This was another era of Dusk that came to an end when Babar decided to go for a sound known as death/doom music. Heading back to Singapore, Babar recorded what later became known as Through Corridors of Dead Centuries, an album released in 2014, the band’s last official release.

This too was a split album with one of India’s most senior doom bands known as Dying Embrace. The album was released by an Indian label called Cyclopean Eye Production, a label that Dusk is still signed with.

And their most recent release is ‘Architect of The 5th Dimension’ that came out last week.

"The song was produced by Omran Shafique who also played guitar on this track. The aim is to record more Dusk songs with live drums in Omran’s studio for a new Dusk EP expected sometime this year. This too will be a split album between Dusk and a Japanese death metal band called Anatomia. The bands are still in the process of figuring out a label that will release the album,” Babar explains.

20 years and still going strong with metal… how?

Apart from a career in advertising as well as music video direction, Babar is and has been part of some of Karachi’s music acts like Ganda Banda and the 3D Cats in the '90s, and currently Chaand Taara Orchestra, a band with a more spiritual sound. But what was it about heavy metal that keeps tugging at Babar’s heartstrings?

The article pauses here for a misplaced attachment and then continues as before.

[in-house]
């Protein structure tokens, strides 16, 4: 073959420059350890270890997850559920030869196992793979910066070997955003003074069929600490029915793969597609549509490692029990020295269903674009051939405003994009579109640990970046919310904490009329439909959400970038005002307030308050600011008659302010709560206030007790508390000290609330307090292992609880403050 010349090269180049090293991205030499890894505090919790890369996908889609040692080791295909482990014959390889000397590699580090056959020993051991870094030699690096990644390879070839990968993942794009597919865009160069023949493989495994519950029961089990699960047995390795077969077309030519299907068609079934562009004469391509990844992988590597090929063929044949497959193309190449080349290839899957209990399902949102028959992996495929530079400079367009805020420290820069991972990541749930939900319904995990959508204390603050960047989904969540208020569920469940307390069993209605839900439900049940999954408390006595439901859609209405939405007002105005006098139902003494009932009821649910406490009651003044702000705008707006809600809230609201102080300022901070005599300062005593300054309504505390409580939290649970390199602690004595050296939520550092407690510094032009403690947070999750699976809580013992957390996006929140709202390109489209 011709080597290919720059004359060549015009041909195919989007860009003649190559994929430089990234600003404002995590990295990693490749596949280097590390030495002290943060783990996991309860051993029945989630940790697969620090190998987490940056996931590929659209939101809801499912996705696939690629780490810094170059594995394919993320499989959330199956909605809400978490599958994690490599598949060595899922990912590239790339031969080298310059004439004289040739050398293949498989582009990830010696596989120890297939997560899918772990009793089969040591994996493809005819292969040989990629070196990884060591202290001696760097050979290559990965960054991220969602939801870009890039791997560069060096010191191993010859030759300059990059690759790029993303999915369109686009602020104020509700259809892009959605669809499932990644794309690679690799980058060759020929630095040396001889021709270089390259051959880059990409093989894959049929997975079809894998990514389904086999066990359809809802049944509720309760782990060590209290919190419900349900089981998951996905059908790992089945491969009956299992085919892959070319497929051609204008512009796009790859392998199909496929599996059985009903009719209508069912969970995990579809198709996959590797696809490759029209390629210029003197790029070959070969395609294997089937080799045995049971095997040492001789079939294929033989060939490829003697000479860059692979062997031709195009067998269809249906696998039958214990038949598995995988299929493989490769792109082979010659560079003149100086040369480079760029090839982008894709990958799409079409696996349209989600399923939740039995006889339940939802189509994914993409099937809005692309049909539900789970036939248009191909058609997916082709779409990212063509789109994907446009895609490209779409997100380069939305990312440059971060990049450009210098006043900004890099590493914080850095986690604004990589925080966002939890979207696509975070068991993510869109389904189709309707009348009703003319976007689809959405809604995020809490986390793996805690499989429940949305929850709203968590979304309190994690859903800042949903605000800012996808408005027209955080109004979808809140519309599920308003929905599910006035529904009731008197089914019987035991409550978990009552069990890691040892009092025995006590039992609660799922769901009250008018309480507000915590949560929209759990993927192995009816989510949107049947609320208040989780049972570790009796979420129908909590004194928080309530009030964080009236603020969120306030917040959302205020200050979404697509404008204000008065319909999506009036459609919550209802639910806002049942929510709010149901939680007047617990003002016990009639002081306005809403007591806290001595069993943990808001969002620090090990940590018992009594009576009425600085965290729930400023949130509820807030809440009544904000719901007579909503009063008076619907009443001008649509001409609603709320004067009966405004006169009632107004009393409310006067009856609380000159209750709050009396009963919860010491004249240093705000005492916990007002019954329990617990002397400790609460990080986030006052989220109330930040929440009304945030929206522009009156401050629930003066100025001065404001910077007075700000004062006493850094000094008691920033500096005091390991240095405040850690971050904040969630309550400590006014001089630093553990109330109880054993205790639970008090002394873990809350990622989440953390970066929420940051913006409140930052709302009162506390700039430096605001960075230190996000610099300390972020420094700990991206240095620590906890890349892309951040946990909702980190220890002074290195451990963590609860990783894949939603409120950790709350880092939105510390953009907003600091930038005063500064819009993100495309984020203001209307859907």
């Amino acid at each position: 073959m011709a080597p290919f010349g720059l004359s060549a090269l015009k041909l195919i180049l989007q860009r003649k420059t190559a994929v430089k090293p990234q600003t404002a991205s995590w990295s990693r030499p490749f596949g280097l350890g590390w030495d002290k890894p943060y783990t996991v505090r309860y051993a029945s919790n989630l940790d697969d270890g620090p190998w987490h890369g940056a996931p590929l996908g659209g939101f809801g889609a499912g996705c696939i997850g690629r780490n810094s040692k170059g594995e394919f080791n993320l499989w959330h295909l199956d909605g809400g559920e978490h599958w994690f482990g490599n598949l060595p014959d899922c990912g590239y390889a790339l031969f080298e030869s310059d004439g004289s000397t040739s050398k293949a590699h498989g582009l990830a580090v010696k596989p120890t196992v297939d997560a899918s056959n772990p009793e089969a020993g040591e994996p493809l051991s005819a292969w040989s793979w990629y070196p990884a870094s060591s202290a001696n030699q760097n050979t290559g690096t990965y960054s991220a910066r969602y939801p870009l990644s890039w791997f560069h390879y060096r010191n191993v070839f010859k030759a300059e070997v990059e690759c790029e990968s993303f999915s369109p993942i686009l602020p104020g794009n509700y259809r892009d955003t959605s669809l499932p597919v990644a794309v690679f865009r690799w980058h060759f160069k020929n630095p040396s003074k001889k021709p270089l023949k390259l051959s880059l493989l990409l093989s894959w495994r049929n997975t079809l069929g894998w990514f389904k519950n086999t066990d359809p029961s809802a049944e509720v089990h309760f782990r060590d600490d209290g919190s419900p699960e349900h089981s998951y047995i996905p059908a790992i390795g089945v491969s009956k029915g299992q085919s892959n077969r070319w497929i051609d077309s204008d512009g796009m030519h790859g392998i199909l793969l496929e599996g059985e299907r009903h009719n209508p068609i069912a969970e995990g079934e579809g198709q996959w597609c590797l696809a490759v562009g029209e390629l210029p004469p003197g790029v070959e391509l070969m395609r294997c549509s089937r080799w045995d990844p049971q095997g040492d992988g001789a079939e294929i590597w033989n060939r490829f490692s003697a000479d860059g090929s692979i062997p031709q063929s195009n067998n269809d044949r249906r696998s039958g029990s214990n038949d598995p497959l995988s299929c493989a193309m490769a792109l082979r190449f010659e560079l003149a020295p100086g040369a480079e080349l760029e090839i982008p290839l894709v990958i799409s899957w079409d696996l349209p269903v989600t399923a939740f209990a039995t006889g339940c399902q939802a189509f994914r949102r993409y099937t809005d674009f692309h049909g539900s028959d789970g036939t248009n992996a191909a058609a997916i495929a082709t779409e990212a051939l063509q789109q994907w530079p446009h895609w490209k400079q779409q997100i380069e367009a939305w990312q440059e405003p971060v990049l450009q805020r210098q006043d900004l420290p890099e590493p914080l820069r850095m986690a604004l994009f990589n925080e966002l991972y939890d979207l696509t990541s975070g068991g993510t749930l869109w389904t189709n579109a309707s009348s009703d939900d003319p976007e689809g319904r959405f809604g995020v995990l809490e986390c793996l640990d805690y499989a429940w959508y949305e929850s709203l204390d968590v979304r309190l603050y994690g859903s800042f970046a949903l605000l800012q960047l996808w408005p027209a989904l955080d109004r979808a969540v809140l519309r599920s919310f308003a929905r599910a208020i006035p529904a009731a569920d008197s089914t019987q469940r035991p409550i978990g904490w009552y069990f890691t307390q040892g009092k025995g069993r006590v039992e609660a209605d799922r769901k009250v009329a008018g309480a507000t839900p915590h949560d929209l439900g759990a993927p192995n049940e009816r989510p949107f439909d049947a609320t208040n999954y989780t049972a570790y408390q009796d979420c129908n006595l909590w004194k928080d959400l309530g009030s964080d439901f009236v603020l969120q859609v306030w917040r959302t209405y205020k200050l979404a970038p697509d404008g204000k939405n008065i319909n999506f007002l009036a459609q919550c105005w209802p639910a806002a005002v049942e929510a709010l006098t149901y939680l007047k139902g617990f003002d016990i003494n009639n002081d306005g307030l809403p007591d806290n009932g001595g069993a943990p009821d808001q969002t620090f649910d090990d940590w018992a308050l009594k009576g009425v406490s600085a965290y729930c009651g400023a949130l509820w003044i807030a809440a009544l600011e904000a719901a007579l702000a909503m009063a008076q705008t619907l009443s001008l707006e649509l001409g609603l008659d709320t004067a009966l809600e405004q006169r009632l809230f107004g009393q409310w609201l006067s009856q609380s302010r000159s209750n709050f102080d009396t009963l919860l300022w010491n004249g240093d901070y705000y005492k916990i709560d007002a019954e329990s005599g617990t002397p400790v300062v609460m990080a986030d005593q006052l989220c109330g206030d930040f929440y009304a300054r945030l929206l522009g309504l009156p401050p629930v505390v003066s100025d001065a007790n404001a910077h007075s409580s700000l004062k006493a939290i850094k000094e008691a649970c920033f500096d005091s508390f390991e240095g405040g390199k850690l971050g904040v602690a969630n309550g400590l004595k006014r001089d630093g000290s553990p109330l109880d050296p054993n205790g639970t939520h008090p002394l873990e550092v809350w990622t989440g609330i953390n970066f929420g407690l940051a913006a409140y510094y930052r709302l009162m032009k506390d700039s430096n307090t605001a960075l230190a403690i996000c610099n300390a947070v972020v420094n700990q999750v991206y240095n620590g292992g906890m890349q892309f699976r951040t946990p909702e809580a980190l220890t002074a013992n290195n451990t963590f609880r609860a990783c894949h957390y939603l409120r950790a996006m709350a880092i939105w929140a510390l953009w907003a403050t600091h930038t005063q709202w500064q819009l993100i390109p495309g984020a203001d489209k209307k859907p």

“It’s something about the whole sound, this really low-tuned bass with these really heavy guitars and pounding drums,” Babar elaborates. “My idea of having a great time is not whisky, scotch and soda, it’s blasting some old-school vinyl really loud and being blown away.”

Babar believes it is important to go to the front row at a concert of some unknown band and headbang because you just like their sound.

In the mid-2000s with one foot in Karachi with work and the other in Singapore with music, Babar went on a metal journey which involved living in a tent for three days at a music festival and being able to see all his favourite bands play live throughout that journey.

“It was like earn money, work your ass off and go see metal,” Babar explained. “I’ve always been a big fan of metal and rock n roll in general. It’s important to be a fan of the music at same time [as creating your own music], you’ve got to just be crazy about it. I’m entering my late 30s now and I’m still as mad about metal as I was when I was 14.”


You can listen to ‘Architect of The 5th Dimension’ on Patari.